National Gymnasium Annex exterior 1
The National Gymnasium Annex

I like flea markets so I found myself roaming one in Yoyogi, which happened to be right next to the beautiful National Gymnasium. The site is composed of two complementary structures, the main building where the swimming and diving events were held during the 1964 Tokyo Games, and the Annex, which is where basketball games were held.

After browsing the goods on the crisp winter day two Sundays ago, I thought I’d see up close what I had already written about. The larger structure of the Kenzo Tange-designed buildings was closed. But fortunately, the Annex was hosting an event, the 27th Annual Women’s Gymnastics Club, a free event, so I suddenly found myself in the stadium where Jerry Shipp, Mel Counts, Luke Jackson, Jeff MullinsBill Bradley and Larry Brown, to name a few, won their gold medal for the United States basketball team.

US Men's Basketball team vs Peru_Tokyo Olympics Special Issue_Kokusai Johosha
US Men’s Basketball team vs Peru_from the book “Tokyo Olympics Special Issue_Kokusai Johosha”

Inside, pre-teen and teenage girls were performing rhythm gymnastics for family and friends, who sat in the dark and intimate stadium, the floor standing in brilliant lighted relief. The Annex seats only 4,000, so I could understand how the basketball games were hot tickets. Of course, the fact that there are only 4,000 seats means there is not a bad seat in the house. You can see that in the pictures.

National Gymnasium Annex pano 1
Panoramic view of the inside of the National Gymnasium Annex

National Gymnasium Annex pano 2

Thankfully, the annex, which is a sixth the size of the national gymnasium, will be one of several sites from the 1964 Games used in the next Tokyo Games. In 2020, the annex will be the site of the handball competition. But since 1964, basketball has become an international phenomenon, and women’s basketball, also growing in popularity, has been added to the mix. With that in mind, basketball in 2020 will be played in the Saitama Super Arena, which has a maximum seating capacity of 22,500 when basketball is in the house.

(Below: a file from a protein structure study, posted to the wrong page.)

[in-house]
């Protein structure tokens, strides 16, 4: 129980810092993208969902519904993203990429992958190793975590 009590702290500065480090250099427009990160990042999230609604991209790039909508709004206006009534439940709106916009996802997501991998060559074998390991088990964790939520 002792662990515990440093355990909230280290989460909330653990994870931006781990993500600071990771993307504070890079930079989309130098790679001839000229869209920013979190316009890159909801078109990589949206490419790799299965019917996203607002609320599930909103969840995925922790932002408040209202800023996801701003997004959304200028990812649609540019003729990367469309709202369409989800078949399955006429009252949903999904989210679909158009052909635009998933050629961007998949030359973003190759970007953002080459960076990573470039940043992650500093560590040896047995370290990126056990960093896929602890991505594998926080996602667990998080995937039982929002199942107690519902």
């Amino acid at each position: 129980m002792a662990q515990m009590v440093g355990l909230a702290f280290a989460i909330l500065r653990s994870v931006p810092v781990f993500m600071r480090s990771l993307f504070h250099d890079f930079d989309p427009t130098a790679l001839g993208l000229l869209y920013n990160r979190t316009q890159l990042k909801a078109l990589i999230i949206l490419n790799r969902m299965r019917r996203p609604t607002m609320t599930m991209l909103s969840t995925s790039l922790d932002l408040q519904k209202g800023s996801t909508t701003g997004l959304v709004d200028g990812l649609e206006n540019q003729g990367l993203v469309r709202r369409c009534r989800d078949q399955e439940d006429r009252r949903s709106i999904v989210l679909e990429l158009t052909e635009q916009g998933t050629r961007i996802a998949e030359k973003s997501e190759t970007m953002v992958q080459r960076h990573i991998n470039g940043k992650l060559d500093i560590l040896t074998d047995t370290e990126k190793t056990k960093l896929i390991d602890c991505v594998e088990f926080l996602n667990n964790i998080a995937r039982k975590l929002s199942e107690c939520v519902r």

National Gymnasium Annex 1
Inside the spire of the National Gymnasium Annex
UPI_1October 1964
UPI_1October 1964

You’re sound asleep, you’re jarred awake by an abrupt shaking of the bed, and suddenly your senses dial up to 100.

Earthquake!

That’s how many of us experienced Tokyo at 5:49 Saturday morning. It wasn’t a rolling “uh-oh-something’s happening” kinda tremor. It was a thumper, the kind where your abode goes vertical, and your heart stops oh-so briefly.

Power forward on the US Men’s basketball team, Luke Jackson, recalls an earthquake in the early stages of his stay in Tokyo. It was 4:14 a.m. on September 30, 1964 when an earthquake rattled the city. “The bed started to move across the floor. I didn’t know what was going on. I was told that it was an earthquake. You lose your equilibrium.”

hank iba

Hank Iba is a basketball legend. He coached teams to NCAA championships in 1945 and 1946, and to medals in the Olympics in 1964, 1968 and 1972.

When he selected his team to go to Tokyo in 1964, he was immediately criticized. “The 12 men selected yesterday for the October duty in Tokyo have the best chance in history to lose one,” wrote columnist Georg Meyers of The Seattle Daily Times on April 6, 1964.